Wikipedia is usually a dirty word in educational circles. While some educators realize the value of Wikipedia as a starting point for research, others uphold a blanket ban – Wikipedia articles should not be cited – which results in Wikipedia being ignored despite useful references in the more robust articles and the possibility of using it as part of an assignment being discounted.
The latter idea holds many possibilities. A few educators at the University of British Columbia have set Wikipedia assignments for their students. This involves students editing articles in their subject area to improve the quality of the article. The improvements, in several cases, were dramatic:
Remarkably, at the end of the project, Beasley-Murray’s students ended up producing eight “good” articles and three “featured” articles, whose designations recognize them to be the most unbiased, well-written, and accurately cited entries on the site. Before receiving the elusive “featured” title (less than 0.1% of all Wikipedia articles obtain this designation), one of the entries had undergone over 1200 revisions – a number significantly higher than what an average academic article typically receives.
You can read more about the UBC experiences with Wikipedia assignments. Wikipedia also has a page dedicated to school and university projects and a list of suggested projects.
This week’s light bite is not a video. Instead, I want to highlight Google Earth Blog’s post about 10 games you can play with Google Earth.
Did you know, for example, that Google Earth has a built in flight simulator?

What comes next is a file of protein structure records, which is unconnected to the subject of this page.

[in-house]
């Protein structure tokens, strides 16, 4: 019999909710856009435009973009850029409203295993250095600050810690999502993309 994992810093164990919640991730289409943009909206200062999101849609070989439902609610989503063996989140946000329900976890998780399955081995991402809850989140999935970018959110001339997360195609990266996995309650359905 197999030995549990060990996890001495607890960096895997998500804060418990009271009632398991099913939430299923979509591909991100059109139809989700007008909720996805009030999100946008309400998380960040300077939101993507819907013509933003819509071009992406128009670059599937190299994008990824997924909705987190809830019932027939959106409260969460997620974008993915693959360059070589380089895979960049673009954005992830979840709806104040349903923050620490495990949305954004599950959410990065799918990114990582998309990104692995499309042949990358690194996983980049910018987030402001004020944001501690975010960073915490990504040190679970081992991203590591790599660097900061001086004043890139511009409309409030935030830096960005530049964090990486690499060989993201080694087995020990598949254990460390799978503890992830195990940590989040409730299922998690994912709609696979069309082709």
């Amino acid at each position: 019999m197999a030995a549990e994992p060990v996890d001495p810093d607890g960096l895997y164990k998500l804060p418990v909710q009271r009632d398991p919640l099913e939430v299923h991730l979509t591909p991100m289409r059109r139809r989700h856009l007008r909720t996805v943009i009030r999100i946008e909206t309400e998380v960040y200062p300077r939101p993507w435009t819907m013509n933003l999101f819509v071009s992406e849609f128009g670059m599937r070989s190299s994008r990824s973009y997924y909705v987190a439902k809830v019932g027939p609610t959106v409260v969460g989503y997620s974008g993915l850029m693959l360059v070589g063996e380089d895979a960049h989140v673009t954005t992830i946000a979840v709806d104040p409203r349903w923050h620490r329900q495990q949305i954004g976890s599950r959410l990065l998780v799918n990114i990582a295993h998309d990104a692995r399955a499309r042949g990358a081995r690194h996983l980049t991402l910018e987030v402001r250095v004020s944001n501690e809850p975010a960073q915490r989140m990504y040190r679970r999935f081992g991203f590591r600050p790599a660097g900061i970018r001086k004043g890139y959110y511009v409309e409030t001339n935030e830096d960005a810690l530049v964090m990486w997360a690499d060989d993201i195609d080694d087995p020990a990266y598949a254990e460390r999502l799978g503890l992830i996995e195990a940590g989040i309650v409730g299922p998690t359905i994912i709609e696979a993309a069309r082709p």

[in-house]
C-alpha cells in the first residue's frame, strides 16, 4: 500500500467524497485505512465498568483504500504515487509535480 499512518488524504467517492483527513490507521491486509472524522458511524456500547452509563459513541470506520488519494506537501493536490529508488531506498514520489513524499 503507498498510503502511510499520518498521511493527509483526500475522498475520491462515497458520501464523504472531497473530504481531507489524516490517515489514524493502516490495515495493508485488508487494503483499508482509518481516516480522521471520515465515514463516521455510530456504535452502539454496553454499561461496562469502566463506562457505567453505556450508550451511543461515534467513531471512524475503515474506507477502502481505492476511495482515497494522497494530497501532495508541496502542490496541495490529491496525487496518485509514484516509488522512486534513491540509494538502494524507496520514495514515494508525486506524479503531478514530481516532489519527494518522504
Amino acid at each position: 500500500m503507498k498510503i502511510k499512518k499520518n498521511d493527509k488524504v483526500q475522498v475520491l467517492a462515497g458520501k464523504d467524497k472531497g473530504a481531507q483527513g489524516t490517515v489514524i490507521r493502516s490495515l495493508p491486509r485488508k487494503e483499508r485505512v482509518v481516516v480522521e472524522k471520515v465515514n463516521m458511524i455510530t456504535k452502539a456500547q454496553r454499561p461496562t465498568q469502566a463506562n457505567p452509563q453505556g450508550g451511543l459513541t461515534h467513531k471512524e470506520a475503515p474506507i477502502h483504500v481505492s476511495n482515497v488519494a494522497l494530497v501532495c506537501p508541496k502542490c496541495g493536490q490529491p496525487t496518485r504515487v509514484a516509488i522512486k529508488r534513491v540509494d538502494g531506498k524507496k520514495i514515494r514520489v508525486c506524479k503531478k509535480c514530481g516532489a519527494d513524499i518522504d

For someone like me (colour blind and not willing to spend on flight simulator software), it’s as close as I’m going to get to flying a aeroplane.
But Google Earth (and the web-based Maps) is fascinating enough on its own. Besides the many things you can do with the maps and satellite images, there’s also Google Sky (virtual stellar observatory), Google Moon, Google Mars…
The title is a tad sensationalist, but that is Becta’s conclusion (via Ewan McIntosh). Becta is a UK government agency spearheading the effective use of technology in education. Their research has shown that among students of secondary school age:
- Web 2.0 helps to encourage student engagement and increase participation – particularly among quieter pupils, who can use it to work collaboratively online, without the anxiety of having to raise questions in front of peers in class – or by enabling expression through less traditional media such as video.
- Teachers have reported that the use of social networking technology can encourage online discussion amongst students outside school.
- Web 2.0 can be available anytime, anywhere, which encourages some individuals to extend their learning through further investigation into topics that interest them.
- Pupils feel a sense of ownership and engagement when they publish their work online and this can encourage attention to detail and an overall improved quality of work. Some teachers reported using publication of work to encourage peer assessment.
Closer to home, Brad Blackstone has been using blogs in his ES2007S classes. I had the pleasure of meeting him and other educators at the Centre for English Language Communication yesterday. I was at CELC to give a brief overview of blogs and wikis as possibilities for eLearning Week (presentation embedded below).
Brad has come to similar conclusions about blogs, which he highlighted in a short paper: Blogs in English language teaching and learning: Pedagogical uses and student responses [pdf].
Open Culture highlights the Top Five Collections of Free University Courses.
The post features open course material and videos from University of California Berkeley, Yale, Massachusetts Institute of Technology, Indian Institutes of Technology and Stanford University.
The world’s top universities are giving their course content away for free.
When will NUS jump in?
The availability of this content provokes further questions: What is the true value of a university education? Is it that piece of paper students get at the end of their course of study? Or is it the interactions that students have with their lecturers and tutors? Or something else?
UPDATE 09102008 Cambridge and Oxford get in on the act too.